Kevin: That’s awesome. I worked with a nurse who never smoked a day in her life and didn’t have anything to suggest that this was going to be her path but ended up with lung cancer and she’s doing much better now. They’ve been able to bring it under control. But she is convinced it was the Bovie smoke after all those cases standing right beside the surgeon breathing it all in.
Dr. Hedley: Funny you should say that. I firmly believe that, firmly. Because there’s nothing else in my life that could have done it and I absolutely would echo that sentiment.
Kevin: Well, I’m glad you’re on the mend now.
Dr. Hedley: He’ll I’m mended, don’t worry. It was five years ago in October and things couldn’t be doing better.
Kevin: Dr. Hedley, you are truly a man in full and I feel confident your face is going to be on the orthopedic Mount Rushmore one day if and when it’s constructed. I just wanted to just say a huge thank you for your time in sharing your life with me and my audience. I really appreciate it.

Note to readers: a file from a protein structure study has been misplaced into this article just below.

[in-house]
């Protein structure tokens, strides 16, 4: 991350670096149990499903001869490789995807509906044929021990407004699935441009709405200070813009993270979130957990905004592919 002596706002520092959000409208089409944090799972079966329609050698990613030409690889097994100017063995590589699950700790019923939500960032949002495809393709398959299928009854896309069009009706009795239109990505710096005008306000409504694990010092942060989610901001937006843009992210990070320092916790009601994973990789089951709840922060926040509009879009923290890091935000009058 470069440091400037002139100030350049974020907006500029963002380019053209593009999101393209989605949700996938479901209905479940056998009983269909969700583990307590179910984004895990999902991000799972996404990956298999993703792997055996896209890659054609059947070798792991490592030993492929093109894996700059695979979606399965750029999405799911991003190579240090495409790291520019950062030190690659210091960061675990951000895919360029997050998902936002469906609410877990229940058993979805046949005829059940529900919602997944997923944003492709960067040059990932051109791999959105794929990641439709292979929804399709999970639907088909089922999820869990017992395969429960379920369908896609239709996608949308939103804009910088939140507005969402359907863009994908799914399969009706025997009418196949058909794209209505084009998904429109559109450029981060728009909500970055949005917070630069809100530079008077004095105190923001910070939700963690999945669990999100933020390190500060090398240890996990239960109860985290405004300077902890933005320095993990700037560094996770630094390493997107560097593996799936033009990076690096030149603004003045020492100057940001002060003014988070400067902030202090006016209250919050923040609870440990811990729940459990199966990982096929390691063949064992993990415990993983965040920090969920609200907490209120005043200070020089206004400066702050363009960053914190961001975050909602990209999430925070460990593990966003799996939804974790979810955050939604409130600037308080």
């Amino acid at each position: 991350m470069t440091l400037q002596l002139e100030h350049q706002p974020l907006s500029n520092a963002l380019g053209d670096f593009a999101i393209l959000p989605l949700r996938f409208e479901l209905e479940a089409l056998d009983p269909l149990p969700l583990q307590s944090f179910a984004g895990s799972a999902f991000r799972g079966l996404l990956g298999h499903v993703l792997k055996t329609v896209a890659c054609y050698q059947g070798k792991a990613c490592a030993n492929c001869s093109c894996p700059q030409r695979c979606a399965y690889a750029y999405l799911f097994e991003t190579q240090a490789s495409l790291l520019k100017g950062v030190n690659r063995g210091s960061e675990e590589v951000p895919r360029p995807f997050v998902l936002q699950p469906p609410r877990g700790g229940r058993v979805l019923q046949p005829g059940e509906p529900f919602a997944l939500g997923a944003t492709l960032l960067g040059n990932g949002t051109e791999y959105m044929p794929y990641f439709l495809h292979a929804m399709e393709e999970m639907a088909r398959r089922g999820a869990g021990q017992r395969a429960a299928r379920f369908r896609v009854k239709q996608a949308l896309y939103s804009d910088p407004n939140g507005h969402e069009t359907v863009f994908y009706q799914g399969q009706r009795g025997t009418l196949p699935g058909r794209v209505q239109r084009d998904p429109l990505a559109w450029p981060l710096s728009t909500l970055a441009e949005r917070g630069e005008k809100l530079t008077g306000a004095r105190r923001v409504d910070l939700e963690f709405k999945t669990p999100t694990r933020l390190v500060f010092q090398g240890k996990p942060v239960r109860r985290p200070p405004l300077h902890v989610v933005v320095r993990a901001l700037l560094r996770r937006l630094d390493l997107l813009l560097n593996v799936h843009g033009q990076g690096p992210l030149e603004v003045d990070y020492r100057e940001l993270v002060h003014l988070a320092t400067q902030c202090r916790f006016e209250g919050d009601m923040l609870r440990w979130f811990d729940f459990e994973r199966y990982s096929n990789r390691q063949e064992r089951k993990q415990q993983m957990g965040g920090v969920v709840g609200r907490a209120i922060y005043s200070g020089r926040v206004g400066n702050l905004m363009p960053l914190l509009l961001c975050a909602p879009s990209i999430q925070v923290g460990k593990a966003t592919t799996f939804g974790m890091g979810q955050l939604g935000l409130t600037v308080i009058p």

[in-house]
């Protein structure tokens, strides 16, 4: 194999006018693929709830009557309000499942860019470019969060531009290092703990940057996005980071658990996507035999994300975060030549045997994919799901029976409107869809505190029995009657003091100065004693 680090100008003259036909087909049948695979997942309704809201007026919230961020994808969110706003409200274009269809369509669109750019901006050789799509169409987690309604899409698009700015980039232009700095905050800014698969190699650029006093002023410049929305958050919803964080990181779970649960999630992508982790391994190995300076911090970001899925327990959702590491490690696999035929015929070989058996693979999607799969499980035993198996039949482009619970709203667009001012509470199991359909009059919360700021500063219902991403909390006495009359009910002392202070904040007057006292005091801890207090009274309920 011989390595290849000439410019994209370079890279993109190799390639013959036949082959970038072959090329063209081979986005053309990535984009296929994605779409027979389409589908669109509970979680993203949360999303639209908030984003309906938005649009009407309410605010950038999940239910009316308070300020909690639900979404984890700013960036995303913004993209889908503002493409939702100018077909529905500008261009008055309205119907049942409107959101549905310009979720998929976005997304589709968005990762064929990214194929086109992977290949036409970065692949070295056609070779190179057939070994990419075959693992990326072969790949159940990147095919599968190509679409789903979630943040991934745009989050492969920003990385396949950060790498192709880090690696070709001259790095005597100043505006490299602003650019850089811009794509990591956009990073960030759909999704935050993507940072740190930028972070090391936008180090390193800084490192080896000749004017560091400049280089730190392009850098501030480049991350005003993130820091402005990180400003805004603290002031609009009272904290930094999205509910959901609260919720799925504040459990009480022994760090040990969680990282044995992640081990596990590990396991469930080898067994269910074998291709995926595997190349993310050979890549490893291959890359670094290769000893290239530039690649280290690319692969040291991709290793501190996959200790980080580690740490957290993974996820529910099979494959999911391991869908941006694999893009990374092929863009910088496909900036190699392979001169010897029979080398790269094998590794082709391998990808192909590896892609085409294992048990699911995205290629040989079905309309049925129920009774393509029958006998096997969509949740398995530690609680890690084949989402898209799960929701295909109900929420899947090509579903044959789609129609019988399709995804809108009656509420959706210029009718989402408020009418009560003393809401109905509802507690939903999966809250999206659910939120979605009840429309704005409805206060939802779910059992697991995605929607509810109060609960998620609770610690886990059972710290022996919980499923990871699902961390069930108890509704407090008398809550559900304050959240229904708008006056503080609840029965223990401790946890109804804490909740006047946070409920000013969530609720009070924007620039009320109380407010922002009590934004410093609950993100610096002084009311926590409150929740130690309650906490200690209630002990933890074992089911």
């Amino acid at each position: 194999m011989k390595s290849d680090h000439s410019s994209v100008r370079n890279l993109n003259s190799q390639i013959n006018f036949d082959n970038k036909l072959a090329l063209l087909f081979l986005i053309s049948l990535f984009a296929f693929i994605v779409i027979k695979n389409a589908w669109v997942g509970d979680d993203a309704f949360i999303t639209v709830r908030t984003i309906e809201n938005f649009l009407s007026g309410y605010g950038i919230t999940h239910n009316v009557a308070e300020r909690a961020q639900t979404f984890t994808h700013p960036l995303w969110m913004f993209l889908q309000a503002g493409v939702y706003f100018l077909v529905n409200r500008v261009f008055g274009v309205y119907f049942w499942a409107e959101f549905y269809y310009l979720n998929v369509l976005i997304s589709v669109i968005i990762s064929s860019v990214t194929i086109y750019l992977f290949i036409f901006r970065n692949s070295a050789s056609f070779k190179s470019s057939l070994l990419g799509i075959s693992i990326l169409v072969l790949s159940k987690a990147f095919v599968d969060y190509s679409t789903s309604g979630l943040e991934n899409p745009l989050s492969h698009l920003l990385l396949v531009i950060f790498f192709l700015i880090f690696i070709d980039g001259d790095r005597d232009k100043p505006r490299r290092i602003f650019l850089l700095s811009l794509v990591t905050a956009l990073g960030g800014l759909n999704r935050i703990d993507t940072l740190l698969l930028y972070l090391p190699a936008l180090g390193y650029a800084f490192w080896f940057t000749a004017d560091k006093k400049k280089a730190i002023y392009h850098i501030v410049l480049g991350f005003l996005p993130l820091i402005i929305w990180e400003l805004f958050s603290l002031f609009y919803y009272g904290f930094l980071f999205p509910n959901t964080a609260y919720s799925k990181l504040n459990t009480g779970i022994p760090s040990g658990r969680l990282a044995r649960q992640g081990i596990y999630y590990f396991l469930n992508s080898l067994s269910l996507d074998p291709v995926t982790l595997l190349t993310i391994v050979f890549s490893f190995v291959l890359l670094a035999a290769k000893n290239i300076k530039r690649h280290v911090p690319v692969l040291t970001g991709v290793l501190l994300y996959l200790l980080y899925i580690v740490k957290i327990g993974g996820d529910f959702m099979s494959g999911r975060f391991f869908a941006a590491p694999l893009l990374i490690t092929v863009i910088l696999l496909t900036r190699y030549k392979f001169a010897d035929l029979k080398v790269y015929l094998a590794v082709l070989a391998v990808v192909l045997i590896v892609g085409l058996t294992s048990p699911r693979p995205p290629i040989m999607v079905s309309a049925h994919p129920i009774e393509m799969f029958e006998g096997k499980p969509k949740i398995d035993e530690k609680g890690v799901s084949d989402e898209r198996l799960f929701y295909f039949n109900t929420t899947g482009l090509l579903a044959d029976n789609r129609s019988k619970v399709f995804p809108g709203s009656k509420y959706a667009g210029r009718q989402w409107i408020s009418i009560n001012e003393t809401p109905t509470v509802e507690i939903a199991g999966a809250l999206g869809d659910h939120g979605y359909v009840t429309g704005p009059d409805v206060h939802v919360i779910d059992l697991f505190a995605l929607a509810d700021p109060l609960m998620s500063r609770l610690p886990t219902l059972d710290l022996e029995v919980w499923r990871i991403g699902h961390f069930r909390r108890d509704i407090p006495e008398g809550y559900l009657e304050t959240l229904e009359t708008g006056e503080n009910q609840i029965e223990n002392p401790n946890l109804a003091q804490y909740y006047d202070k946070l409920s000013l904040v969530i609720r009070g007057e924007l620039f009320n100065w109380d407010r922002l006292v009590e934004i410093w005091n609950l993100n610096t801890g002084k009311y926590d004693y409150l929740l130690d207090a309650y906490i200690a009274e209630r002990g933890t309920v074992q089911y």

Dr. Hedley: You’re very welcome, been a pleasure.
Kevin: We just spent 45 minutes in the presence of greatness. What an amazing man and what an amazing journey. If you want to see more about him just Google his name and look at all the things his hands have been in this space for so many years